Comedy Legend Robin Williams Secretly Aided the Homeless, Ensuring Film Companies Hired Them

By Li Yen, Epoch Times
April 9, 2019 Updated: April 15, 2019

From playing the faux female housekeeper in the family comedy Mrs. Doubtfire to the funny DJ Adrian Cronauer in comedy-drama war film Good Morning, Vietnam, Academy Award winner Robin Williams delighted audiences for decades with his brilliant comic acting.

Tragically, on Aug. 11, 2014, the Mrs. Doubtfire star was found dead at his home in California in an apparent suicide at the age of 63.

©Getty Images | Vince Bucci

Without a shadow of a doubt, nobody made the world laugh like Robin Williams. Unsurprisingly, his death triggered a global outpouring of grief. Many of his fans and co-stars took to social media to share their personal encounters with the legendary comedian-actor.

In a blog post written by Brian Lord, president of the Premiere Speakers Bureau, he got to know “a little-known Robin Williams story” while trying to book the entertainer for an event.

“Years ago I learned a very cool thing about Robin Williams, and I couldn’t watch a movie of his afterward without thinking of it,” Lord wrote.

“I never actually booked Robin Williams for an event, but I came close enough that his office sent over his rider,” he continued. “You can learn a lot about a person from their rider.”

©Getty Images | Michael Caulfield

Rather than requesting extravagant demands, the beloved comic genius stipulated a unique condition in his rider’s requirement list.

“When I got Robin Williams’ rider, I was very surprised by what I found,” Lord wrote. “He actually had a requirement that, for every single event or film he did, the company hiring him also had to hire a certain number of homeless people and put them to work.”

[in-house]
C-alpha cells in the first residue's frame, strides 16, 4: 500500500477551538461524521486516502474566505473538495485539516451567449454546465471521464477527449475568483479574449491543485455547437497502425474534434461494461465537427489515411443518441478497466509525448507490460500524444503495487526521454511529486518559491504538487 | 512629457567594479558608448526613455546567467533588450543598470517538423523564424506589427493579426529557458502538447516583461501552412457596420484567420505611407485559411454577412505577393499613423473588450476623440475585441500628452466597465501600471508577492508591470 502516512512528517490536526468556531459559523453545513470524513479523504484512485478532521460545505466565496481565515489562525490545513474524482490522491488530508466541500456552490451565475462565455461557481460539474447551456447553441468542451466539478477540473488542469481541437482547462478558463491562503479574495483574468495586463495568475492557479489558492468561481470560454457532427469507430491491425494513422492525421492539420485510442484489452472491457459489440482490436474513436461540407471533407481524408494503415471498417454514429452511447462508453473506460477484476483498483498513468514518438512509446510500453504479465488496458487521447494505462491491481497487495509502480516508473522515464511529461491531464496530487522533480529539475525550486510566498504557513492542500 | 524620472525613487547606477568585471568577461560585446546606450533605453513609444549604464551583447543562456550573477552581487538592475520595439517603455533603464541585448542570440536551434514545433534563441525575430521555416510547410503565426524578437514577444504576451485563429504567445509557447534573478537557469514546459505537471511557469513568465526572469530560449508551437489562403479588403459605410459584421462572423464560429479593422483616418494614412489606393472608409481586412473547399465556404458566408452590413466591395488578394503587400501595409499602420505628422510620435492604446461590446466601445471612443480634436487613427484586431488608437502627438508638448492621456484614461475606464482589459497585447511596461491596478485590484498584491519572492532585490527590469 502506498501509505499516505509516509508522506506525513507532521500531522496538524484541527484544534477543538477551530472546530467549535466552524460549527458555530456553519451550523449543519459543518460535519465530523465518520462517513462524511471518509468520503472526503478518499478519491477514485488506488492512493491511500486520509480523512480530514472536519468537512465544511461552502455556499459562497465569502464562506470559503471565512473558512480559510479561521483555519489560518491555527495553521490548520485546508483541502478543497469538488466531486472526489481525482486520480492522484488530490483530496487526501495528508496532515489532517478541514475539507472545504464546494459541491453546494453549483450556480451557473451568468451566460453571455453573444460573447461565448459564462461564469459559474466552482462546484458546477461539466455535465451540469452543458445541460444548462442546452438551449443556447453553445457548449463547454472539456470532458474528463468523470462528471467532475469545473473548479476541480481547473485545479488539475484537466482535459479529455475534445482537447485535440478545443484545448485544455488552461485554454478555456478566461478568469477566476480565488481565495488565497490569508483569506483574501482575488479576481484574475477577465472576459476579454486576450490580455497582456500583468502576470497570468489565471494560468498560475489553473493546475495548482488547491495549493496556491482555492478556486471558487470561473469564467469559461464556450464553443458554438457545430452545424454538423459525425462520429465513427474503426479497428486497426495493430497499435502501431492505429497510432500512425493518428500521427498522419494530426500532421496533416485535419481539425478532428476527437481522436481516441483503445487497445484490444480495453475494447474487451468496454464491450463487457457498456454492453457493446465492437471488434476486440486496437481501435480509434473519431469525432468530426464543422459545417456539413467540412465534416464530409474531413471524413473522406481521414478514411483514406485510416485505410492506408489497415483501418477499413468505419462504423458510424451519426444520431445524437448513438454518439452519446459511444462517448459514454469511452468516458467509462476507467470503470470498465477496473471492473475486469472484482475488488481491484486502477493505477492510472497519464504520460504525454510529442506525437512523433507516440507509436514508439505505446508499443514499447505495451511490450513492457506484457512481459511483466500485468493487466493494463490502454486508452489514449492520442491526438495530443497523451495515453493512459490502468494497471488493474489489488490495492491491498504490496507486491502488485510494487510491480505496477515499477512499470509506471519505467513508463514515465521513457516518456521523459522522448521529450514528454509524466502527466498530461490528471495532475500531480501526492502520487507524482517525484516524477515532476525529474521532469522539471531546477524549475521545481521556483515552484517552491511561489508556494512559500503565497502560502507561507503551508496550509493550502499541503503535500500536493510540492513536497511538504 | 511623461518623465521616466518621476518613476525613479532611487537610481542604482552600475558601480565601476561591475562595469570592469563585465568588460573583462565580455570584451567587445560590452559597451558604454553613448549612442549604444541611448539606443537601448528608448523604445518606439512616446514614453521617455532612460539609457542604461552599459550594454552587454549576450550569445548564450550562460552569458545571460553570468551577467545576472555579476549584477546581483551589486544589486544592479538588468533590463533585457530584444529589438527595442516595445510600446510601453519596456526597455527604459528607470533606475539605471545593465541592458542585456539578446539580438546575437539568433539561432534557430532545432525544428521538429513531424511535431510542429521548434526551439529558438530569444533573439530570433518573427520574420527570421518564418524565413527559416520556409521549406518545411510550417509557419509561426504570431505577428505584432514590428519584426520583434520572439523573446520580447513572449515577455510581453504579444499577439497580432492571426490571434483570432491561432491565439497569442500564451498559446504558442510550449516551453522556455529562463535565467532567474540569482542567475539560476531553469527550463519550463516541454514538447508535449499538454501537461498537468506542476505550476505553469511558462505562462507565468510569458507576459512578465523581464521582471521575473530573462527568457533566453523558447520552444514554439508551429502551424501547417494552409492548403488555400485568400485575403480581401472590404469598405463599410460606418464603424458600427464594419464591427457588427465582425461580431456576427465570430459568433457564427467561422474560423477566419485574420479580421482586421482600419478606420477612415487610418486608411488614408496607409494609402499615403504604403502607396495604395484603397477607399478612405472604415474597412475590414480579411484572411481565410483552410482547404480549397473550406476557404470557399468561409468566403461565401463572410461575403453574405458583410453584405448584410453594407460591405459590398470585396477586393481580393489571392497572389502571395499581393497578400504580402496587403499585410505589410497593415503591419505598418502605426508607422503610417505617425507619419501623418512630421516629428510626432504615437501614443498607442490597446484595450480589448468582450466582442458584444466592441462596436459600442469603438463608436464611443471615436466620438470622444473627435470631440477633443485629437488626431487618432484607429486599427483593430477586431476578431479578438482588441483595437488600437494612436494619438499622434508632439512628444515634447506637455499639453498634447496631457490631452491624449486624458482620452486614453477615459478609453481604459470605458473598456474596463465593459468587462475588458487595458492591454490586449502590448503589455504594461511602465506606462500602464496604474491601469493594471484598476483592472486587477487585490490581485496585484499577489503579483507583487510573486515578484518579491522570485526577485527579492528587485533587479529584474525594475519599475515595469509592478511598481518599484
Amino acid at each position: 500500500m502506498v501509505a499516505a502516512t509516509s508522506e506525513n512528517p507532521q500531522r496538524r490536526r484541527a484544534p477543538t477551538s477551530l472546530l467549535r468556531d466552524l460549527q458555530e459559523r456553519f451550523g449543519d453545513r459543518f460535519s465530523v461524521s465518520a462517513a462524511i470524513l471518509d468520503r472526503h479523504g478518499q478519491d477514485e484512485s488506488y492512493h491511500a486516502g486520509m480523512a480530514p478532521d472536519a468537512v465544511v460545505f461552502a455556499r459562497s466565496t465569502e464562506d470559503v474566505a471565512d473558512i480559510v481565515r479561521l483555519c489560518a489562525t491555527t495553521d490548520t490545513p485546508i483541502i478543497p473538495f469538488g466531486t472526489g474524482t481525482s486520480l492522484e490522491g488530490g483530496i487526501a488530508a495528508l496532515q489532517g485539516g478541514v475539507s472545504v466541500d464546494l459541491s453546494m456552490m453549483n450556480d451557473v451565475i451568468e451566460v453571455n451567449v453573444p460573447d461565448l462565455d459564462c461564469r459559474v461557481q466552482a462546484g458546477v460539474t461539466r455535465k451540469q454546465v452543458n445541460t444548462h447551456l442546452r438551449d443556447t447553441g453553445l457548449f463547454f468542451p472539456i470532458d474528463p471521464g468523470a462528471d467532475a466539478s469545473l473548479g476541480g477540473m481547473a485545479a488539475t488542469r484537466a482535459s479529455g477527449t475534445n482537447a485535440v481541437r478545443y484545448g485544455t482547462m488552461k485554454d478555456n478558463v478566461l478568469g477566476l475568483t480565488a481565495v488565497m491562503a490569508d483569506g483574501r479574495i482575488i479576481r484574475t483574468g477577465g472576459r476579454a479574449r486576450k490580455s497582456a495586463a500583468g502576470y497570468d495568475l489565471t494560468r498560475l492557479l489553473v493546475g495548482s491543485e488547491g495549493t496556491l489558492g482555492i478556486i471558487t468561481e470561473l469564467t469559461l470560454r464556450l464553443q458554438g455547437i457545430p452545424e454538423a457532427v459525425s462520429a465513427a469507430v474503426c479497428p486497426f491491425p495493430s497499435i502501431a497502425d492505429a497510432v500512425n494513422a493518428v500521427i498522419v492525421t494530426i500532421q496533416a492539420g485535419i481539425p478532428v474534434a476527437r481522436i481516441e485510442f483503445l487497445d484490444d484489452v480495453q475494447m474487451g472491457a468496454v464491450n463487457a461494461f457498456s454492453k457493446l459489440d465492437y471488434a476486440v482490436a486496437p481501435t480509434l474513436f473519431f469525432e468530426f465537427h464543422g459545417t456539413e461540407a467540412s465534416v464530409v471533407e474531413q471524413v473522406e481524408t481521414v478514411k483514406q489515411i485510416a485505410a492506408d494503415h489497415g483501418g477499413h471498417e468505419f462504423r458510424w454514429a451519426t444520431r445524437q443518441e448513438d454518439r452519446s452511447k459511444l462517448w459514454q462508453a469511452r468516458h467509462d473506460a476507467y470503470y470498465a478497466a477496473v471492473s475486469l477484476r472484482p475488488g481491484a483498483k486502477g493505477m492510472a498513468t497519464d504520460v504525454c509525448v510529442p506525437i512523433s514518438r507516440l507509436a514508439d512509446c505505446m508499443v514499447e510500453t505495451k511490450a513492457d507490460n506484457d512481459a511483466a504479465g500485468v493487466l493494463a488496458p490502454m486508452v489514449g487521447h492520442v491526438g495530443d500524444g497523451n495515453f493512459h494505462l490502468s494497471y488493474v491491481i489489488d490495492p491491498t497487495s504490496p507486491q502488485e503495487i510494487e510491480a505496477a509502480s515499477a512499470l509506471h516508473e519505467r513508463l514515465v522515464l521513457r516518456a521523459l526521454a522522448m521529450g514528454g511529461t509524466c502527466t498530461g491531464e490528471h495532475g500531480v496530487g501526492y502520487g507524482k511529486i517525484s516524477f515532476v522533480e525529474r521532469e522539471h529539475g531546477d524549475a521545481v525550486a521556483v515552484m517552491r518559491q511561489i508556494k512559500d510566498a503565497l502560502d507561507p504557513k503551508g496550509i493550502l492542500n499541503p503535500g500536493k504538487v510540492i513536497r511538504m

Actor/comedian Robin Williams entertains the troops during the United Service Organizations (USO) tour at Baghdad International Airport. (©Getty Image)

Knowing what the famous comic-actor did to give the needy a chance to earn an income, Lord “never watched a Robin Williams movie the same way after that.”

“I’m sure that on his own time and with his own money, he was working with these people in need, but he’d also decided to use his clout as an entertainer to make sure that production companies and event planners also learned the value of giving people a chance to work their way back,” Lord wrote.

He concluded: “He was a great multiplier of his impact.  Let’s hope that impact lives on without him. Thanks, Robin Williams—not just for laughs, but also for a cool example.”

As a matter of fact, Williams, along with Whoopi Goldberg and Billy Crystal, established Comic Relief USA in 1986, a non-profit that uses “the power of entertainment to drive positive change to help those who need it most.”

By 2014, the comedians helped raised over $80 million for Comic Relief, benefiting the homeless people in America.

In support of the Homelessness Prevention and Revitalization Act, Williams had also testified before Congress in 1990 in a serious speech.

“You can’t keep picking people up, you have to stop them from falling. That’s what I hope,” he said to Congress. “I thank all of you in a bipartisan way. I know it’s a little scary when you have a comic in front of you—it’s like having a porcupine in a hemophiliac ward—but I present this with my simple soul that you do continue this in a bipartisan way.”

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Perhaps Williams’s empathy toward the homeless was due to his role as a delusional homeless man in the film The Fisher King.

Unquestionably, the world has lost one of the world’s greatest comedy actors of all time, and a beautiful gentleman.

Are you touched by what the iconic comedian Robin Williams stipulated in his rider’s requirement list, and his charitable work to help the homeless?